Netflix only sees one color: green.
Race is an important subject. Whether people like to believe it or not, with race comes cultures and sub-cultures that help mold experiences, languages, foods, style, religious affiliations, and much more. Almost every company with a marketing platform considers demographics, which may include race, age, and sex. Recently, Netflix was accused of targetting their audience based on race. Some consumers felt as if Netflix was changing the characters in their promotional material to match different races.
According to The Hollywood Reporter, Netflix denied these allegations via an emailed statement. "Reports that we look at demographics when personalizing artwork are untrue," reads the statement. "We don't ask members for their race, gender or ethnicity so we cannot use this information to personalize their individual Netflix experience. The only information we use is a member's viewing history. In terms of thumbnails, these do differ and regularly change. This is to ensure that the images we show people are useful in deciding which shows to watch."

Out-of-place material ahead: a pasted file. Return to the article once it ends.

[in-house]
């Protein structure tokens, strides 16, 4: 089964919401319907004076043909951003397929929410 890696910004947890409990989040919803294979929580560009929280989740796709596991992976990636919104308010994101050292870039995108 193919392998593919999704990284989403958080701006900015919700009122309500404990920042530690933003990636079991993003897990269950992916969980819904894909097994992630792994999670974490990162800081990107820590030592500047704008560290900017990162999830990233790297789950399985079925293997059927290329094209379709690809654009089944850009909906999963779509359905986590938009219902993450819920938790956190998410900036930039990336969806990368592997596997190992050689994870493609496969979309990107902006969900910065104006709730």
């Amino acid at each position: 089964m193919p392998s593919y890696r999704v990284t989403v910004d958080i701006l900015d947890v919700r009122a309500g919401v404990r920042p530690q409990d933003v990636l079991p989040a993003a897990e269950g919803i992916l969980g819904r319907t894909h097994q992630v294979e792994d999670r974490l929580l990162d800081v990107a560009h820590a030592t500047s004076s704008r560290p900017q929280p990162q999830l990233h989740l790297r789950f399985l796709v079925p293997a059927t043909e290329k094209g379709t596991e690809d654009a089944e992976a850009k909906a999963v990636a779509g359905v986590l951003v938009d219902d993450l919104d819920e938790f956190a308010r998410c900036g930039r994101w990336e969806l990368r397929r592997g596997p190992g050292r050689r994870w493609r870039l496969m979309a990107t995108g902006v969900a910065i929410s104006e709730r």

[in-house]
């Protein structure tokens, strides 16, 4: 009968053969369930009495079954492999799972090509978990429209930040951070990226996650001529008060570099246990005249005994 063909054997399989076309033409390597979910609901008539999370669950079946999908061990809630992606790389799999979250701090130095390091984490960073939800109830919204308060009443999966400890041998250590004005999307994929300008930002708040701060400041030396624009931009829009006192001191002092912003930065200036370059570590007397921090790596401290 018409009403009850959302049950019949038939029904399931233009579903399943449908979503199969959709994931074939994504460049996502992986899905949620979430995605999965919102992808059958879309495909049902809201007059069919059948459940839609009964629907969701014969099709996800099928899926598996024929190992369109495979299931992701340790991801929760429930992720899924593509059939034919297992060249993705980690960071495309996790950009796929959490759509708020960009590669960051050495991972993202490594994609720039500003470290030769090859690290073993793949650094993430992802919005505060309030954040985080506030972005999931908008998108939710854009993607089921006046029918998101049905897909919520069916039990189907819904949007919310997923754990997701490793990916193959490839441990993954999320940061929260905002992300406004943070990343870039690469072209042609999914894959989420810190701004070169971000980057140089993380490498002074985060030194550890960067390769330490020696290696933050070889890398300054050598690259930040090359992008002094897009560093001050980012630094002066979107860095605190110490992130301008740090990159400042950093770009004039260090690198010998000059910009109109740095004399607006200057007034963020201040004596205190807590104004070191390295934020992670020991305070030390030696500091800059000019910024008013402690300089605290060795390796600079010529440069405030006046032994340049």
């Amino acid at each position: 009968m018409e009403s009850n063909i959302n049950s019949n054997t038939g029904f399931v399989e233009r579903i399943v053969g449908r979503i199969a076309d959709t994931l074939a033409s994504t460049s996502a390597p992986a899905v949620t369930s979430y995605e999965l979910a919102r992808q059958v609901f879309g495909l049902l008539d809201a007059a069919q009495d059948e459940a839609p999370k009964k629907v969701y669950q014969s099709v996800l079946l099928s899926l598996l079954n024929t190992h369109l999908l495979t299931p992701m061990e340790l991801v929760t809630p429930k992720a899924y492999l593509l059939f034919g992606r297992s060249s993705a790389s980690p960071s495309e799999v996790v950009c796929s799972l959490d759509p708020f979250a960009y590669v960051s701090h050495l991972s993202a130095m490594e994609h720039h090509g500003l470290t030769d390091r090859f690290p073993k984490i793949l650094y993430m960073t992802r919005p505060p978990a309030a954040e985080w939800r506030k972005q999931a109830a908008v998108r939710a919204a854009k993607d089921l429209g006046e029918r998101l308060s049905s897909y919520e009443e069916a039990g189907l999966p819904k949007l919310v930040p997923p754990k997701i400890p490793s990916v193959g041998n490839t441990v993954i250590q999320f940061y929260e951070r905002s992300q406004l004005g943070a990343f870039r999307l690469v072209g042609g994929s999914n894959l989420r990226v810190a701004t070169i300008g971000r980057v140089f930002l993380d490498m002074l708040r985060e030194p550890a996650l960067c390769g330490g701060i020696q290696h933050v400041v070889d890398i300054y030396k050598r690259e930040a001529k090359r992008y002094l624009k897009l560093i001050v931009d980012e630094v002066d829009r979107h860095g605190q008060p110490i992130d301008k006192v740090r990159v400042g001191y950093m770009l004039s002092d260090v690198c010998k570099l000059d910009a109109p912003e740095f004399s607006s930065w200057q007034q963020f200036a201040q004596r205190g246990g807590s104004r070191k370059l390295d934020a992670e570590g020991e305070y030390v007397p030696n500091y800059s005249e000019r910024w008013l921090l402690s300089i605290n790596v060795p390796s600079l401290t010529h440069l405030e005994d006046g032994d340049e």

Netflix did implement a feature called artwork personalization though. The feature works to predict what actor should be shown in the film or movie's artwork. For example, if a user watches many comedies, then when they highlight Good Will Hunting, a picture of Robin Williams might appear as the artwork. If the consumer enjoys romantic comedies, on the other hand, the artwork for the same film may change to Matt Damon and Minnie Driver.